“You know your condition, of course?” he asked.

“I do. A few weeks ago I was told that I had about a year to live. Do you agree?”

“It’s not possible to fix a time schedule. You may have a year — or a little less — or a little more. If you went to a sanatorium and lived very carefully you might have longer.”

“I don’t propose to lead a careful life. I’ve only a certain time and a certain amount of dwindling strength. I’m going to use them up on a hard job.”

“Well, in that case you may fluff out very soon, or you may go on for a year or more, for the mind has something to say in these questions.”

“There’s no hope of recovery?”

“I’m afraid there’s none — that is to say, in the light of our present knowledge. But, of course, we’re not infallible.”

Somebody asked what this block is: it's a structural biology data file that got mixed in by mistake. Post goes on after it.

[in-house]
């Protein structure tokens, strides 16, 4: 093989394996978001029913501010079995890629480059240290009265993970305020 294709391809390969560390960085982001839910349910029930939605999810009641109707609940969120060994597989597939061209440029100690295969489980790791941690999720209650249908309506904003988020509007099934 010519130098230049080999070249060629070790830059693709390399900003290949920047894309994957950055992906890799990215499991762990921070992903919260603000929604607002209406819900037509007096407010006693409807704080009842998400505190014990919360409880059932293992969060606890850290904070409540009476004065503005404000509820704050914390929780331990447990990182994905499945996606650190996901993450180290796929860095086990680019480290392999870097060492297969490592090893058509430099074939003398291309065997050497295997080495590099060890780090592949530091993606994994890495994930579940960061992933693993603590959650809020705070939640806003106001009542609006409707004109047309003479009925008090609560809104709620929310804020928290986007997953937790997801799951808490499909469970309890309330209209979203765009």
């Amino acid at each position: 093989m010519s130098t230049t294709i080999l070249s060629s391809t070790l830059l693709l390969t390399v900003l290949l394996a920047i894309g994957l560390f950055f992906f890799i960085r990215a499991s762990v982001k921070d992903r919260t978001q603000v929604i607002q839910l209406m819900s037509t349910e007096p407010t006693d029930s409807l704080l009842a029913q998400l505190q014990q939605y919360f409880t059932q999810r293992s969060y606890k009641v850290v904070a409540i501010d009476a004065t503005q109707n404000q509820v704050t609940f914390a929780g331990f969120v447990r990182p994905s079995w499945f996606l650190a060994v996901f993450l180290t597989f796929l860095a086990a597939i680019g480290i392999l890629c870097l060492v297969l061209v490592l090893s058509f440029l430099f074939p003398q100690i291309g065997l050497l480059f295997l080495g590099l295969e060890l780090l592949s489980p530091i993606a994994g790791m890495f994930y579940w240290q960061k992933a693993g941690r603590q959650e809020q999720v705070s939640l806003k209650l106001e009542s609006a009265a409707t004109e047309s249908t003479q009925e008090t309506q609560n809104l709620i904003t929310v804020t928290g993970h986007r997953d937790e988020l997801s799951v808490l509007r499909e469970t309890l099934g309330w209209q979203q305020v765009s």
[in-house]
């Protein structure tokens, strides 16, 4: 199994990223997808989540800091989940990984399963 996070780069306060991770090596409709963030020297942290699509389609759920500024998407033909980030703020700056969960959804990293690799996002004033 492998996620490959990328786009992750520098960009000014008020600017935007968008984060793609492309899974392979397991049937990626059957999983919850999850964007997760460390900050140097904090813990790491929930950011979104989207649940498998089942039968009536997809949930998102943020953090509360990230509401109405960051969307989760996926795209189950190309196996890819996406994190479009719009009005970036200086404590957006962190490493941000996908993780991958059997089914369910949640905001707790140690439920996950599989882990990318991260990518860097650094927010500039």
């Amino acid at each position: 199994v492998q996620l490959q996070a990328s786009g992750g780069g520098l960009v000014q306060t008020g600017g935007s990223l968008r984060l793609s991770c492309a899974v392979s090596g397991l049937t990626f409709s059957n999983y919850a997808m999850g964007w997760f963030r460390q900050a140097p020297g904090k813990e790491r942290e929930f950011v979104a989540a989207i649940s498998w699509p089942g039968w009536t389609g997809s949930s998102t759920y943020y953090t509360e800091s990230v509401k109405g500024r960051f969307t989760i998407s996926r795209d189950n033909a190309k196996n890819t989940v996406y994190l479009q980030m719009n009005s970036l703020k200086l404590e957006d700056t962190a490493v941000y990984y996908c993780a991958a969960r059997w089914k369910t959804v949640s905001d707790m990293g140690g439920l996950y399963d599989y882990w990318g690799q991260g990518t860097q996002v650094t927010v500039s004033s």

“Not even if I turn myself into a complete invalid?”

“Not even then.”

“Good. That’s all I wanted to know. Now I’ve one other question. I’m going to look for Francis Galliard. You know him, but you never treated him, did you?”

Eric Ravelston shook his head.

“He didn’t want any treatment. He was as healthy as a hound.”

Something in the young man’s tone struck Leithen.

“You mean in body. Had you any doubt about other things — his mind, for instance?”

The other did not at first reply.

“I have no right to say this,” he spoke at last. “And, anyhow, it isn’t my proper subject. But for some time I have been anxious about Francis. Little things, you know. Only a doctor would notice them. I thought that there was something pathological about his marvellous vitality. Once I had Garford, the neurologist, staying with me and the Galliards came to dinner. Garford could not keep his eyes off Francis. After they had gone he told me that he would bet a thousand dollars that he crumpled up within a year. . . . So if there’s a time limit for you, Sir Edward, there’s maybe a time limit also for Francis.”